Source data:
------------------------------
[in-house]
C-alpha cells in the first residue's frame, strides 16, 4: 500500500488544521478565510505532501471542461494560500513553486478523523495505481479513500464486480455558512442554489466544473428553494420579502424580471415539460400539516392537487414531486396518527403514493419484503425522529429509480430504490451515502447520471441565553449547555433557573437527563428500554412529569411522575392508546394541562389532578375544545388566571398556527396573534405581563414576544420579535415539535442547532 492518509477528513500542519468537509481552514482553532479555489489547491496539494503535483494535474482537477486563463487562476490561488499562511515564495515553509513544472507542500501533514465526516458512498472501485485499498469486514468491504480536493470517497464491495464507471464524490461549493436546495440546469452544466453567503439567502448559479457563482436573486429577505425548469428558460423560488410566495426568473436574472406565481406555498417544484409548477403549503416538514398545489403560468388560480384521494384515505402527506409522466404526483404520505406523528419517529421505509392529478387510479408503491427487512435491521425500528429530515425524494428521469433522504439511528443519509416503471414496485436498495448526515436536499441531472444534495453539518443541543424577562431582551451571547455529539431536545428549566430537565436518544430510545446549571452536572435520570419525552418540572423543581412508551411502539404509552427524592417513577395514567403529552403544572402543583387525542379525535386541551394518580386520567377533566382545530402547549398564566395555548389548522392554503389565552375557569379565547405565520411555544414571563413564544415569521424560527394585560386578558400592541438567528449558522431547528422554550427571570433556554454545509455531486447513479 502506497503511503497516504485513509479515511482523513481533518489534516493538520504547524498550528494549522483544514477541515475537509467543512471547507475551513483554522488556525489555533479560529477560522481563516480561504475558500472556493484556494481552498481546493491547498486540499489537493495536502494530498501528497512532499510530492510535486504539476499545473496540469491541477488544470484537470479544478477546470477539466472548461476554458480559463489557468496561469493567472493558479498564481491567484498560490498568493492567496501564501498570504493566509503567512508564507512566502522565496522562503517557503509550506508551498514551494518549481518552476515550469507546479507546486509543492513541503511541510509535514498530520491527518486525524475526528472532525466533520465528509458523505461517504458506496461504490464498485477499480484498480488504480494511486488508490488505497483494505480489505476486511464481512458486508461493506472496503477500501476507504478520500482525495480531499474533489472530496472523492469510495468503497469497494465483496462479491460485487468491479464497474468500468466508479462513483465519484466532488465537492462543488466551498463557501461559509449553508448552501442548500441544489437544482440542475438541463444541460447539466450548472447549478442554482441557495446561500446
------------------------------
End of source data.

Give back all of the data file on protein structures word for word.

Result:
[in-house]
C-alpha cells in the first residue's frame, strides 16, 4: 500500500488544521478565510505532501471542461494560500513553486478523523495505481479513500464486480455558512442554489466544473428553494420579502424580471415539460400539516392537487414531486396518527403514493419484503425522529429509480430504490451515502447520471441565553449547555433557573437527563428500554412529569411522575392508546394541562389532578375544545388566571398556527396573534405581563414576544420579535415539535442547532 492518509477528513500542519468537509481552514482553532479555489489547491496539494503535483494535474482537477486563463487562476490561488499562511515564495515553509513544472507542500501533514465526516458512498472501485485499498469486514468491504480536493470517497464491495464507471464524490461549493436546495440546469452544466453567503439567502448559479457563482436573486429577505425548469428558460423560488410566495426568473436574472406565481406555498417544484409548477403549503416538514398545489403560468388560480384521494384515505402527506409522466404526483404520505406523528419517529421505509392529478387510479408503491427487512435491521425500528429530515425524494428521469433522504439511528443519509416503471414496485436498495448526515436536499441531472444534495453539518443541543424577562431582551451571547455529539431536545428549566430537565436518544430510545446549571452536572435520570419525552418540572423543581412508551411502539404509552427524592417513577395514567403529552403544572402543583387525542379525535386541551394518580386520567377533566382545530402547549398564566395555548389548522392554503389565552375557569379565547405565520411555544414571563413564544415569521424560527394585560386578558400592541438567528449558522431547528422554550427571570433556554454545509455531486447513479 502506497503511503497516504485513509479515511482523513481533518489534516493538520504547524498550528494549522483544514477541515475537509467543512471547507475551513483554522488556525489555533479560529477560522481563516480561504475558500472556493484556494481552498481546493491547498486540499489537493495536502494530498501528497512532499510530492510535486504539476499545473496540469491541477488544470484537470479544478477546470477539466472548461476554458480559463489557468496561469493567472493558479498564481491567484498560490498568493492567496501564501498570504493566509503567512508564507512566502522565496522562503517557503509550506508551498514551494518549481518552476515550469507546479507546486509543492513541503511541510509535514498530520491527518486525524475526528472532525466533520465528509458523505461517504458506496461504490464498485477499480484498480488504480494511486488508490488505497483494505480489505476486511464481512458486508461493506472496503477500501476507504478520500482525495480531499474533489472530496472523492469510495468503497469497494465483496462479491460485487468491479464497474468500468466508479462513483465519484466532488465537492462543488466551498463557501461559509449553508448552501442548500441544489437544482440542475438541463444541460447539466450548472447549478442554482441557495446561500446